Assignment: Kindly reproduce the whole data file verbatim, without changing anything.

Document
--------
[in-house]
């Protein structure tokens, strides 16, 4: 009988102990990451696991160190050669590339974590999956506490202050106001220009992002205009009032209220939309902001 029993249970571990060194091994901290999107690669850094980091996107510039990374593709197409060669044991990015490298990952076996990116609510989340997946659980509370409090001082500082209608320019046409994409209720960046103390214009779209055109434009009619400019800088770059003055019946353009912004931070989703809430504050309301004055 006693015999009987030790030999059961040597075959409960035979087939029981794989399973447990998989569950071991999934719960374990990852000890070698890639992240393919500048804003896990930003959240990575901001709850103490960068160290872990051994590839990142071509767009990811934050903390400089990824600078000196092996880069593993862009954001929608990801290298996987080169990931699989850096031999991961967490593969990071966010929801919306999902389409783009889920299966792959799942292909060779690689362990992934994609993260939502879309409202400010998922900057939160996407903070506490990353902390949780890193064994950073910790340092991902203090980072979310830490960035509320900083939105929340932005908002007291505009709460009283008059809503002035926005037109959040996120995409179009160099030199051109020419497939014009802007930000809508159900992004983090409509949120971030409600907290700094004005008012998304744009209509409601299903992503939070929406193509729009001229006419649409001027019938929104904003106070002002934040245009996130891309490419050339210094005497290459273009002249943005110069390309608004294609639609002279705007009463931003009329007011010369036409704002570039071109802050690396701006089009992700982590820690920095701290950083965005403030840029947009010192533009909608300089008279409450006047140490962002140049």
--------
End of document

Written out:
[in-house]
């Protein structure tokens, strides 16, 4: 009988102990990451696991160190050669590339974590999956506490202050106001220009992002205009009032209220939309902001 029993249970571990060194091994901290999107690669850094980091996107510039990374593709197409060669044991990015490298990952076996990116609510989340997946659980509370409090001082500082209608320019046409994409209720960046103390214009779209055109434009009619400019800088770059003055019946353009912004931070989703809430504050309301004055 006693015999009987030790030999059961040597075959409960035979087939029981794989399973447990998989569950071991999934719960374990990852000890070698890639992240393919500048804003896990930003959240990575901001709850103490960068160290872990051994590839990142071509767009990811934050903390400089990824600078000196092996880069593993862009954001929608990801290298996987080169990931699989850096031999991961967490593969990071966010929801919306999902389409783009889920299966792959799942292909060779690689362990992934994609993260939502879309409202400010998922900057939160996407903070506490990353902390949780890193064994950073910790340092991902203090980072979310830490960035509320900083939105929340932005908002007291505009709460009283008059809503002035926005037109959040996120995409179009160099030199051109020419497939014009802007930000809508159900992004983090409509949120971030409600907290700094004005008012998304744009209509409601299903992503939070929406193509729009001229006419649409001027019938929104904003106070002002934040245009996130891309490419050339210094005497290459273009002249943005110069390309608004294609639609002279705007009463931003009329007011010369036409704002570039071109802050690396701006089009992700982590820690920095701290950083965005403030840029947009010192533009909608300089008279409450006047140490962002140049």